Will Morsi's security request give Army renewed clout?

President Mohamed Morsi has asked the military, whose power he curtailed earlier this year, to help keep the peace as Egypt's Dec. 15 constitutional referendum nears.

Petr David Josek/AP
Soldiers stand guard by their armored vehicle in front of the presidential palace in Cairo, Egypt, Monday, Dec. 10, 2012. The Egyptian military on Monday assumed joint responsibility with the police for security and protecting state institutions until the results of a Dec. 15 constitutional referendum are announced.

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Egyptian President Mohamed Morsi has called on the military to "preserve security" during the runup to the controversial Dec. 15 constitutional referendum, as opposition critics dismiss his recent reversal of his immunity from oversight as a "nothing" gesture.

Agence France-Presse reports that Mr. Morsi instructed the military to cooperate fully with police "to preserve security and protect vital state institutions for a temporary period, up to the announce of the results from the referendum." The order also allows the military to arrest civilians.

The military has largely been neutral so far in Egypt's political crisis, though it deployed troops on Dec. 6 around the presidential palace to keep the peace amid ongoing opposition protests in the area. The BBC's Jon Leyne in Cairo says the decree will raise fears that the military, which ruled Egypt for decades under former President Hosni Mubarak but was curtailed earlier this year by Morsi, is regaining some of that power.

The president's decree comes on the heels of his annulment of his Nov. 22 power grab, when he declared his power immune to any judicial or legislative review. That order, combined with the Muslim Brotherhood's rush to produce the constitution that will be put to a referendum on Dec. 15, spurred the widespread protests that have wracked Egypt since. 

But while Morsi framed the rescission as a concession to the opposition, protesters say that the damage has already been done, reports Kristen Chick for the Monitor.

"Morsi used the powers of the decree to push his constitution on us, so what does it mean if he cancels it now? It means nothing. He achieved his goal already," says Haitham Mohamed, who has spent much of the last week protesting the president's moves. He noted that if the referendum approves the constitution, Morsi's previous decree, and the powers that came with it, would have been invalidated soon anyway. "We demanded that he delay the referendum, and for a constitution we agree on. He ignored this demand." ...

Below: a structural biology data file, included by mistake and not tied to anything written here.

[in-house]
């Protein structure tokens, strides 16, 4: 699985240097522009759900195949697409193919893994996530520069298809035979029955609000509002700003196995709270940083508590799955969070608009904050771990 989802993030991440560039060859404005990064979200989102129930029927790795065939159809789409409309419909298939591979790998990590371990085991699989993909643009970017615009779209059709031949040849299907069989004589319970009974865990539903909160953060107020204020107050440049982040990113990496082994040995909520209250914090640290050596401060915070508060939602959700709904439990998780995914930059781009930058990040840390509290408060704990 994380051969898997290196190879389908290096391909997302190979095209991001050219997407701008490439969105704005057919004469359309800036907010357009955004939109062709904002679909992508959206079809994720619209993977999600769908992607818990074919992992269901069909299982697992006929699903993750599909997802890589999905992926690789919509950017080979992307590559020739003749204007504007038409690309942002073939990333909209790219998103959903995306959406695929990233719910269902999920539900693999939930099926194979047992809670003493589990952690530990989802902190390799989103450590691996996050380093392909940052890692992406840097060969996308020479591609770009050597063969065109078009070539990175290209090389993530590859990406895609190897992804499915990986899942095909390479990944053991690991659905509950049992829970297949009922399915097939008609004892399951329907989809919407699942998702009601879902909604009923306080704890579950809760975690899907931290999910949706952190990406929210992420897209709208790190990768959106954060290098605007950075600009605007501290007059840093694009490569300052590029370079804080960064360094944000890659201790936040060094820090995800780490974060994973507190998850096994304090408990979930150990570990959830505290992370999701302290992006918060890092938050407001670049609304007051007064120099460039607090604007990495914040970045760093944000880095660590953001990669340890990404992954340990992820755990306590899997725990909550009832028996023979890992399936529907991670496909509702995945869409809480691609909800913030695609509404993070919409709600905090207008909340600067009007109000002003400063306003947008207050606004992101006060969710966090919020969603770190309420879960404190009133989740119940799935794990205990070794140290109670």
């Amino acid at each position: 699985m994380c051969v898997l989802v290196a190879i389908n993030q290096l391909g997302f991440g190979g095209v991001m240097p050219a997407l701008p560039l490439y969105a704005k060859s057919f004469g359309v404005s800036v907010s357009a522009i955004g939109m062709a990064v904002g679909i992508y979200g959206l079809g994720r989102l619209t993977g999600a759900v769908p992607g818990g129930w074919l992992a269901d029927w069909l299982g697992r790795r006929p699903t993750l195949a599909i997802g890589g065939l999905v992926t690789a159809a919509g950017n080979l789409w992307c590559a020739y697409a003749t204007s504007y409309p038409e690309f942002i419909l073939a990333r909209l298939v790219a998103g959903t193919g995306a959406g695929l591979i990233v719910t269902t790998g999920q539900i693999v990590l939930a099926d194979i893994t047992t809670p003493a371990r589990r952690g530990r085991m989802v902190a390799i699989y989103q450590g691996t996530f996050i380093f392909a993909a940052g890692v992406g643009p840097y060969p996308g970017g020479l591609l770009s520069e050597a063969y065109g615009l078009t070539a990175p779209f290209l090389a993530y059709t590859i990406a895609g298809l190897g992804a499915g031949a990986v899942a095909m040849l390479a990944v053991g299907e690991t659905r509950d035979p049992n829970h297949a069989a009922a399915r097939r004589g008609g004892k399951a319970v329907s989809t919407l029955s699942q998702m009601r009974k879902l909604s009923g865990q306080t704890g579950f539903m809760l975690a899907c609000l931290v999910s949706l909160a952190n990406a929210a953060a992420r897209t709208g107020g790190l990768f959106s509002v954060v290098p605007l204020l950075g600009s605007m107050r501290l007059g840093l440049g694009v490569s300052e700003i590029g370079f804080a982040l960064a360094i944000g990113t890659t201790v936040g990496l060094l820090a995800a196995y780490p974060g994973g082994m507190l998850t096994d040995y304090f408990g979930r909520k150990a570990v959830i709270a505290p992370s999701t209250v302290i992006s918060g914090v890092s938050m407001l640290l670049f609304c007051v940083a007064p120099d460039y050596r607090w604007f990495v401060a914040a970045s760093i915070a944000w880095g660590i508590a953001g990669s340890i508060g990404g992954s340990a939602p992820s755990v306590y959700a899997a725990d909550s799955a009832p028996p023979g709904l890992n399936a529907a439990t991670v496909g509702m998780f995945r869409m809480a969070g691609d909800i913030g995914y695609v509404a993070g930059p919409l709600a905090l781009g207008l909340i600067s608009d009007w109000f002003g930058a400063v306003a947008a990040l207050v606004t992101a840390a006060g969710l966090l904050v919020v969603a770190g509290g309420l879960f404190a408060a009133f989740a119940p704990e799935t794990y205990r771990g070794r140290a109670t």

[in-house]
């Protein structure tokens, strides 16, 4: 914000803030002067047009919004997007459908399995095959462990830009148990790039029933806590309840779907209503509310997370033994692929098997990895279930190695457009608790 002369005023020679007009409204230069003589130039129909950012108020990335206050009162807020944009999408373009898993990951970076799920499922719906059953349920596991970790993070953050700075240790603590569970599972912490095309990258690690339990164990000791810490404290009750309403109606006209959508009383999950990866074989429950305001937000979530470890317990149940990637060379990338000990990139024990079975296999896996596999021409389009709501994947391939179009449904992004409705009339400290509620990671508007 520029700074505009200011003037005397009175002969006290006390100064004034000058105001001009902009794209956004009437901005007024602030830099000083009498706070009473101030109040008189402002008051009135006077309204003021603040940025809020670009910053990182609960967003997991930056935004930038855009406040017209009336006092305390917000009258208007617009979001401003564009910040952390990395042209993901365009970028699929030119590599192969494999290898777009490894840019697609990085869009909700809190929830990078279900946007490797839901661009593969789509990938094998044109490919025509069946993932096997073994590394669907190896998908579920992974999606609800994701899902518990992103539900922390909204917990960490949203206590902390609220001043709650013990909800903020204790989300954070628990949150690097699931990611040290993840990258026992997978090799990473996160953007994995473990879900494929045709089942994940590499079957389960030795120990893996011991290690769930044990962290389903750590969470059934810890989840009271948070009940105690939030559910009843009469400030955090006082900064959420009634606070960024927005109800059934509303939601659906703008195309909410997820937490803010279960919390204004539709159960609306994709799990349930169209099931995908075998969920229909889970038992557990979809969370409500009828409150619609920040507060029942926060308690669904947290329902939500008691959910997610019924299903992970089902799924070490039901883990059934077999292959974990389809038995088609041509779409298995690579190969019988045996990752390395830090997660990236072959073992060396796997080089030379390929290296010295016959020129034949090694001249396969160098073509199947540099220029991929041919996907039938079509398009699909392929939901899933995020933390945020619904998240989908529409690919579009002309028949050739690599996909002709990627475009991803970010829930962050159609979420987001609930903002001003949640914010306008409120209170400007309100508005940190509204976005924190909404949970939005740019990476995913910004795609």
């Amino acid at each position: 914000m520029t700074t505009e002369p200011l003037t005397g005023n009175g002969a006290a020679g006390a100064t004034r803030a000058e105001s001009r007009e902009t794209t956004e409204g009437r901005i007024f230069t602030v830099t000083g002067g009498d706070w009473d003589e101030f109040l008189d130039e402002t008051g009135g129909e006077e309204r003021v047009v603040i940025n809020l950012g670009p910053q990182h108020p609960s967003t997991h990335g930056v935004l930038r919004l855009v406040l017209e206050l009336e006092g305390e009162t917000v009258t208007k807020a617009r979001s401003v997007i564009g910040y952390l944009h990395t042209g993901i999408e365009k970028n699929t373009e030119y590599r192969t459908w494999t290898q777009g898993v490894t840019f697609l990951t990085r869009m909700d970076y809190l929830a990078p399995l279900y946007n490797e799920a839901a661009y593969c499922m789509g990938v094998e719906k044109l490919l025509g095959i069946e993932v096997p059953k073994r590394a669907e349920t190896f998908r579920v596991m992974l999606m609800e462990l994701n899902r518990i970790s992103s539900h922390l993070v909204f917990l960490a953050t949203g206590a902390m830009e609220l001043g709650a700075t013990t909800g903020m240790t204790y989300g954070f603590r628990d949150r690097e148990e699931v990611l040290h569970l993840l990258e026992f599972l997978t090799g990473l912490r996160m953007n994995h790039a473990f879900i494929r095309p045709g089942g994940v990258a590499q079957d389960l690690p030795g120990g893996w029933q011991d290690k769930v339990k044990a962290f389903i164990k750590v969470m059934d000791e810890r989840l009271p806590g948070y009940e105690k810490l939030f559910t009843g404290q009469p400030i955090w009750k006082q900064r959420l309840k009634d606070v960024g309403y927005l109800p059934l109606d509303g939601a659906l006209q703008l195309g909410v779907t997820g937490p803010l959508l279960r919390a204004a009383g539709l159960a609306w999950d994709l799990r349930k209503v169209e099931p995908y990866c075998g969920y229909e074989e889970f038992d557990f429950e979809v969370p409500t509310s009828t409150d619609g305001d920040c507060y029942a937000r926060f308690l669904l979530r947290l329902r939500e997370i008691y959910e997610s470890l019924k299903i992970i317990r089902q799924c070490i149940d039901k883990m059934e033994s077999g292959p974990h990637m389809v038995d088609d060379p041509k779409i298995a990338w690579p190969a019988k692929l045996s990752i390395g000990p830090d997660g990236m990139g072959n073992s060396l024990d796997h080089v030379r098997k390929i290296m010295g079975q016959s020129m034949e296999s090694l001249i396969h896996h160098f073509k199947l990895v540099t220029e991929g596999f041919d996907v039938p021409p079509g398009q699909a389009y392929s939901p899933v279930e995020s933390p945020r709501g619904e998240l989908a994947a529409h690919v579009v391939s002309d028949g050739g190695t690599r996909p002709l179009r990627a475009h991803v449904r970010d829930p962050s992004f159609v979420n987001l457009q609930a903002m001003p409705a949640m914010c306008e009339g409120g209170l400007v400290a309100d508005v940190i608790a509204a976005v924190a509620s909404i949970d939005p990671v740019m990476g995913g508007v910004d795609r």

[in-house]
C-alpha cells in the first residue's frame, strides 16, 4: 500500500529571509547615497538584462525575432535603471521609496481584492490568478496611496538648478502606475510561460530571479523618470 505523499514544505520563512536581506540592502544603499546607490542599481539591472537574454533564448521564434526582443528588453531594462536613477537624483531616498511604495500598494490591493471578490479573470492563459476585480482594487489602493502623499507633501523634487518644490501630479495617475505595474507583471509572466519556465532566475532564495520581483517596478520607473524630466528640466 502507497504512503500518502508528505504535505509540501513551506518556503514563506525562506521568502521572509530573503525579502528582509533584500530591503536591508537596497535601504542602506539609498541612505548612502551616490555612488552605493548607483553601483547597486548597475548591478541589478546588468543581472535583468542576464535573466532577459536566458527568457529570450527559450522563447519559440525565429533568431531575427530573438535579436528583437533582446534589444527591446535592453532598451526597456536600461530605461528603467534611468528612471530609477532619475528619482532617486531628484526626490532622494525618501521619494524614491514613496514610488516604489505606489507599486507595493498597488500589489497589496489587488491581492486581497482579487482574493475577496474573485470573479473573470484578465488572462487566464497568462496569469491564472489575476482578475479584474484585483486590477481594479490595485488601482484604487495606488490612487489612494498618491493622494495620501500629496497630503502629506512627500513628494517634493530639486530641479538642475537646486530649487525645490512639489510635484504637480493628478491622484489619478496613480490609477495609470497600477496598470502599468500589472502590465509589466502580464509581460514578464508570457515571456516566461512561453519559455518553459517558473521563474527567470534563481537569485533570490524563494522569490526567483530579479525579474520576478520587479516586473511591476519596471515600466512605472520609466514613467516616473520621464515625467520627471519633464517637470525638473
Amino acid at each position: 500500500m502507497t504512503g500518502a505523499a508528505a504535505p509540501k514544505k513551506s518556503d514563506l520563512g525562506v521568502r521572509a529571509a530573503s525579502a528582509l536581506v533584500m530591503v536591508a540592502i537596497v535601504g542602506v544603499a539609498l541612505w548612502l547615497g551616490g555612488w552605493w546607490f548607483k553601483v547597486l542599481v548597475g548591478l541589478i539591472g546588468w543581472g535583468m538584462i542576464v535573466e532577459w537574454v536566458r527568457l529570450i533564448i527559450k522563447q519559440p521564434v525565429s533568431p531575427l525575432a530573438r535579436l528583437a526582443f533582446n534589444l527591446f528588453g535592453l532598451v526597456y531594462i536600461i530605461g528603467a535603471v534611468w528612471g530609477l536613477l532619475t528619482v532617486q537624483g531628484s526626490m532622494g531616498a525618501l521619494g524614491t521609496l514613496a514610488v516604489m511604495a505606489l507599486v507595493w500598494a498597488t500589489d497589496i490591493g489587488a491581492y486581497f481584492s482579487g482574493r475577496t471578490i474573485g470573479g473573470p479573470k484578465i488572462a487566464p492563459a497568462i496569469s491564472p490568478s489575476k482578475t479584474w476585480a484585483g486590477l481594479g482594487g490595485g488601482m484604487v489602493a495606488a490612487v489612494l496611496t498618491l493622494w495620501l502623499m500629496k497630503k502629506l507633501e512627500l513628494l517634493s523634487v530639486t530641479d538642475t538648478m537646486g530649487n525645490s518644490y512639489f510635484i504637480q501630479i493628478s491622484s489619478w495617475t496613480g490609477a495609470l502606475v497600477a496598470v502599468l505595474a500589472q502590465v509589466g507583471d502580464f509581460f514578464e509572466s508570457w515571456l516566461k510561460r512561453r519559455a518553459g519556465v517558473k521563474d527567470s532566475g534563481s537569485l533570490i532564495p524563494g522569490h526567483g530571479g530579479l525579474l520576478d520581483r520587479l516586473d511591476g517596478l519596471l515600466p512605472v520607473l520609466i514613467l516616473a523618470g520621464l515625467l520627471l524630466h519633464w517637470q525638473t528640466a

[Bassem Sabry, a writer who often focuses on Egypt's opposition,] says the new constitutional decree was not a compromise because it did not delay the constitutional referendum. After a contentious process that saw most non-Islamist members of the committee walk out, the committee announced abruptly less than two weeks ago that it would finish the document and put it to a vote.

Sabry says Egyptians need at least a month to mull the document, which rights activists and many opposition members call deeply flawed. Sabry also objects to the president's repeated use of constitutional declarations, the term used here for unilateral amendments, made by the executive, to the temporary constitution.

The Washington Post reports that it remains unclear whether the president's rescission really reversed course. The Post notes that "The new declaration, while voiding the old, contained an article that grants the president the right to make new decrees, free of oversight."

Expanding on his comments to the Monitor, Bassem Sabry writes that "The opposition and others ... do not believe that he has the legal power to issue such declarations," such as the ones issued on Nov. 22 and over the weekend.  Mr. Sabry adds that the president's refusal to delay the constitutional referendum is problematic, as the constitution is too complex to be understood in just a few days, even by those like himself who have been monitoring its evolution closely.

I have followed every document released by the assembly from day one, analysed and written about them, attended formal discussion groups on the documents, have studied relevant academic material in my education, and I – and others like me – are actually still discovering new perspectives about this document till this day! What would a normal citizen do? People need at least a month to study this document and make up their minds in an informed decision. Trying to rush the referendum appears to be an attempt to capitalise on current conditions to secure a yes vote. ...

The referendum has to be delayed, if there is any real desire by the administration for people to actually make some informed opinion of any kind. I have asked tens of current yes and no voters, and many are basing their decisions on things that are either inaccurate or had changed from previous drafts!

Regardless, the rescission satisfied at least one group of protesters: Egypt's judges. Independent Egyptian news site Bikya Masr reports that Egypt's judges, who had been on strike since Morsi's Nov. 22 decree, returned to work today.  Bikya Masr writes that according to Judge Zaghloul al-Balshi, head of judicial inspection, the judges had been angry "because of the constitutional decree and Morsi annulled that yesterday. Therefore there is no need for judges to suspend their work and as of tomorrow they will return to their work as usual.”

Bikya Masr adds that the judges will announce tomorrow whether they will oversee the upcoming constitutional referendum.

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